2. ^ a b c d e f Moreton, Cole (18 December 2011). "David Jason on Europe, X Factor and returning to the BBC". Daily Mail (London). 
  3. ^ Hughes, Heather. "David Jason". Retrieved 13 June 2012. 
  4. ^ "Sir David quitting Touch of Frost". BBC News. 16 September 2008. Retrieved 16 September 2008. 
  5. ^ The London Gazette: no. 58099. p. 12615. 15 September 2006. Retrieved 5 September 2010.
  6. ^ "Del Boy knighted in Queen's list". BBC News. 11 June 2005. Retrieved 19 November 2009. 
  7. ^ "David Jason collects knighthood". BBC News. 1 December 2005. Retrieved 19 November 2009. 
  8. ^ Alleyne, Richard (27 February 2001). "David Jason's new role as father at 61". The Telegraph (London, UK). Retrieved 19 November 2009. 
  9. ^ Deacon, Michael (11 October 2008). "David Jason: Interview". The Telegraph (London). Retrieved 23 December 2011. 
  10. ^ "David Jason shares his Only Fools and Horses secrets". Daily Telegraph. 10 October 2013. Retrieved 25 October 2013. 
  11. ^ "Neil Gaiman's The Ocean at the End of the Lane named 2013 Book of the Year". BBC News. Retrieved 9 August 2014.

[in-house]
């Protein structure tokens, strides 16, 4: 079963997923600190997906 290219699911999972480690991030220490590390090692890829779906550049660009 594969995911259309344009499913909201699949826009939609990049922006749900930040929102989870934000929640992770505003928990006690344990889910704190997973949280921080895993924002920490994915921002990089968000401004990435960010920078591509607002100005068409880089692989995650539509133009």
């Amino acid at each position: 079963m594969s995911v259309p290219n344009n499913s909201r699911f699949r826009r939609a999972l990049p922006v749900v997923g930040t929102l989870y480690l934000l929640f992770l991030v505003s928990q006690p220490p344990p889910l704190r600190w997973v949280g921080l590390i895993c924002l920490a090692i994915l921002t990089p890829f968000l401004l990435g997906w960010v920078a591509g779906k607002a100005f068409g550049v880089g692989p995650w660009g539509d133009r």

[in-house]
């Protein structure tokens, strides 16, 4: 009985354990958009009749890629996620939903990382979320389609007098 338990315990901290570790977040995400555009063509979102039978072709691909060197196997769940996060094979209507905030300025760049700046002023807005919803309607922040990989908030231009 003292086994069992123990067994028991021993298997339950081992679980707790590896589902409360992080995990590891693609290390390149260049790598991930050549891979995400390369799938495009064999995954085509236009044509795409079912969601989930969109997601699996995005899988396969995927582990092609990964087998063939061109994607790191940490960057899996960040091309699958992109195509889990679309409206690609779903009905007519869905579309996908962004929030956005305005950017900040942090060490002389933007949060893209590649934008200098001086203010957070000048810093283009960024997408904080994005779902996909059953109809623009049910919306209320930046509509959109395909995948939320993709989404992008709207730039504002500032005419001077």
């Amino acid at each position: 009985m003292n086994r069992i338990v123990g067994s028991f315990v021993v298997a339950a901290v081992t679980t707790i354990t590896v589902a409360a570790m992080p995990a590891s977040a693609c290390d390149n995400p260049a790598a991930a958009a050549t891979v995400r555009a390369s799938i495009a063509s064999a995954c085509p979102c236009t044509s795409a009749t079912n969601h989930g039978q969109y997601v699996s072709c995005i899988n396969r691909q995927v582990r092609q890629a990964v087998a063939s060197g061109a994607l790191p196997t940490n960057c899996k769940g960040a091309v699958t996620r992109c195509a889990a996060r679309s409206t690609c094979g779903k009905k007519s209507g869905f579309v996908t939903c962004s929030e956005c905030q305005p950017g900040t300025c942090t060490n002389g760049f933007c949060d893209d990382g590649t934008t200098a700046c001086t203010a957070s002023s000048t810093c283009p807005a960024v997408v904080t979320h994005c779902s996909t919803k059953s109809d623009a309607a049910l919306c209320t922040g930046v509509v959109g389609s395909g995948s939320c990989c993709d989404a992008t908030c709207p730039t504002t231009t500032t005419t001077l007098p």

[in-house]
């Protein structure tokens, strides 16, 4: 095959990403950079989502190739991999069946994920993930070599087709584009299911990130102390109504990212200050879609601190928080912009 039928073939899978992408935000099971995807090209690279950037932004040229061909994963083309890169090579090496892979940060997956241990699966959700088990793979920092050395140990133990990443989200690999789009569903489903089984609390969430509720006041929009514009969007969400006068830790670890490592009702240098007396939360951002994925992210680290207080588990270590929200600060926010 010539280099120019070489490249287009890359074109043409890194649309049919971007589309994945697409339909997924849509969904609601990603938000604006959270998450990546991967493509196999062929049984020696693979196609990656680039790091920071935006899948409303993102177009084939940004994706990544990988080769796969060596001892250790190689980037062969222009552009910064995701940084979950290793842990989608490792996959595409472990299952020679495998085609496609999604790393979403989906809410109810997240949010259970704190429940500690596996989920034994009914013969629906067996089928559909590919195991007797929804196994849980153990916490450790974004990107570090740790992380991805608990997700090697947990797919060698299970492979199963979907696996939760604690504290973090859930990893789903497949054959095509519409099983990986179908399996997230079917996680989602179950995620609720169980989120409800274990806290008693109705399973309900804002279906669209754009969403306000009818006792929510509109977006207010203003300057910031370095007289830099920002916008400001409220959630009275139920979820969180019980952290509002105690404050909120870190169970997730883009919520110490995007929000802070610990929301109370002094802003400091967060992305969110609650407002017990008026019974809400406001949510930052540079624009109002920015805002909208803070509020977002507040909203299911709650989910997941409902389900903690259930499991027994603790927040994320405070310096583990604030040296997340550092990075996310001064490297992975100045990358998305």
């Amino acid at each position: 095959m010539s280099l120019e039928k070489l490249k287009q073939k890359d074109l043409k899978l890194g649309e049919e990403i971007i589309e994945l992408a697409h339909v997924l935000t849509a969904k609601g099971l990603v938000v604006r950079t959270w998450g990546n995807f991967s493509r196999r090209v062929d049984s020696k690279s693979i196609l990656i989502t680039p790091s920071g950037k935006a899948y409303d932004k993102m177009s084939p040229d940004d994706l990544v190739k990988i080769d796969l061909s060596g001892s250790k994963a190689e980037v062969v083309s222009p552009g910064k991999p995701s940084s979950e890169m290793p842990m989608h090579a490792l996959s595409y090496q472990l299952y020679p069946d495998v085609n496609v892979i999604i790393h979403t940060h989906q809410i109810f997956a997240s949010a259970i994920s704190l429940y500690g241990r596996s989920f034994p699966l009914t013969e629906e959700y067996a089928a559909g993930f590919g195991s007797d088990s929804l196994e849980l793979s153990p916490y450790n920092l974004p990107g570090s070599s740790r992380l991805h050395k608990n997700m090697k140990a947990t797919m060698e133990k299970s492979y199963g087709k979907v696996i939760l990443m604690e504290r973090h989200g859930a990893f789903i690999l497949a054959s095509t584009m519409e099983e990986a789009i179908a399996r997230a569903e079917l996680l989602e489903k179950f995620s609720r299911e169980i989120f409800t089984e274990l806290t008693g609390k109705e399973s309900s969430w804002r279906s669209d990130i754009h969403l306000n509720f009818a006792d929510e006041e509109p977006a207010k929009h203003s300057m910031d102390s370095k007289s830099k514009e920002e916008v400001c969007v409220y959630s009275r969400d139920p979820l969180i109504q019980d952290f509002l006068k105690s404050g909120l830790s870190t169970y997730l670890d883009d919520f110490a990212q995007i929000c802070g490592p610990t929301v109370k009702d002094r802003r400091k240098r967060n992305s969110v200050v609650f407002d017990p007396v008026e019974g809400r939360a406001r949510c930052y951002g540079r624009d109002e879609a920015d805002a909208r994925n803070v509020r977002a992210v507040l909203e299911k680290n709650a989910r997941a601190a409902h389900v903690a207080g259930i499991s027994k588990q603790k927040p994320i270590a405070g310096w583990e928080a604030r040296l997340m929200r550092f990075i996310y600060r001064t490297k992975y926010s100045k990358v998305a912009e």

12. ^ David Jason at the Internet Movie Database
  13. ^ – 17:00. "Radio 4 Programmes – Book at Bedtime: A Christmas Carol". BBC. Retrieved 13 June 2012. 

External links

  • David Jason at the Internet Movie Database
  • TV Greats biography of David Jason – From website Television Heaven
  • Interview by BBC "David Jason collects knighthood", with video
  • David Jason Quits as Frost
This article was sourced from Creative Commons Attribution-ShareAlike License; additional terms may apply. World Heritage Encyclopedia content is assembled from numerous content providers, Open Access Publishing, and in compliance with The Fair Access to Science and Technology Research Act (FASTR), Wikimedia Foundation, Inc., Public Library of Science, The Encyclopedia of Life, Open Book Publishers (OBP), PubMed, U.S. National Library of Medicine, National Center for Biotechnology Information, U.S. National Library of Medicine, National Institutes of Health (NIH), U.S. Department of Health & Human Services, and, which sources content from all federal, state, local, tribal, and territorial government publication portals (.gov, .mil, .edu). Funding for and content contributors is made possible from the U.S. Congress, E-Government Act of 2002.
Crowd sourced content that is contributed to World Heritage Encyclopedia is peer reviewed and edited by our editorial staff to ensure quality scholarly research articles.
By using this site, you agree to the Terms of Use and Privacy Policy. World Heritage Encyclopedia™ is a registered trademark of the World Public Library Association, a non-profit organization.

Copyright © World Library Foundation. All rights reserved. eBooks from World Library are sponsored by the World Library Foundation,
a 501c(4) Member's Support Non-Profit Organization, and is NOT affiliated with any governmental agency or department.